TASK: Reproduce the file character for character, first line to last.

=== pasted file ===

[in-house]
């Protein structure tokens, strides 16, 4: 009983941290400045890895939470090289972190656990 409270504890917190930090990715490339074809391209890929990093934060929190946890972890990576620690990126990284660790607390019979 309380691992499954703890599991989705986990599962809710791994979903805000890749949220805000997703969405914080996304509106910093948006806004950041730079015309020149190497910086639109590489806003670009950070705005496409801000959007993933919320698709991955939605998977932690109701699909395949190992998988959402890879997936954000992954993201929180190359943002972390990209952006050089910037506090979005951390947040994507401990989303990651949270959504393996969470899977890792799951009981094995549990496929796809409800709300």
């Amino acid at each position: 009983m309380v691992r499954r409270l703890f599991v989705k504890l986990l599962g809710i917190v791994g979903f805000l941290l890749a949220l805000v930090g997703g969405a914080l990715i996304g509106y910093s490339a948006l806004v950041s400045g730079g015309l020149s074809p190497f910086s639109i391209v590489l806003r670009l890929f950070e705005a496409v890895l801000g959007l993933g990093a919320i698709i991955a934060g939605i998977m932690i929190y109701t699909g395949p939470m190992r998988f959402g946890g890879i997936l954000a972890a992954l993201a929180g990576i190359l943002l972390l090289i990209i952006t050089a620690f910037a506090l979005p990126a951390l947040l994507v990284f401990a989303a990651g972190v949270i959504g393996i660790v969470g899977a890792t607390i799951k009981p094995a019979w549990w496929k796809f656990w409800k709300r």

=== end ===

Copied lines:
[in-house]
């Protein structure tokens, strides 16, 4: 009983941290400045890895939470090289972190656990 409270504890917190930090990715490339074809391209890929990093934060929190946890972890990576620690990126990284660790607390019979 309380691992499954703890599991989705986990599962809710791994979903805000890749949220805000997703969405914080996304509106910093948006806004950041730079015309020149190497910086639109590489806003670009950070705005496409801000959007993933919320698709991955939605998977932690109701699909395949190992998988959402890879997936954000992954993201929180190359943002972390990209952006050089910037506090979005951390947040994507401990989303990651949270959504393996969470899977890792799951009981094995549990496929796809409800709300």
């Amino acid at each position: 009983m309380v691992r499954r409270l703890f599991v989705k504890l986990l599962g809710i917190v791994g979903f805000l941290l890749a949220l805000v930090g997703g969405a914080l990715i996304g509106y910093s490339a948006l806004v950041s400045g730079g015309l020149s074809p190497f910086s639109i391209v590489l806003r670009l890929f950070e705005a496409v890895l801000g959007l993933g990093a919320i698709i991955a934060g939605i998977m932690i929190y109701t699909g395949p939470m190992r998988f959402g946890g890879i997936l954000a972890a992954l993201a929180g990576i190359l943002l972390l090289i990209i952006t050089a620690f910037a506090l979005p990126a951390l947040l994507v990284f401990a989303a990651g972190v949270i959504g393996i660790v969470g899977a890792t607390i799951k009981p094995a019979w549990w496929k796809f656990w409800k709300r």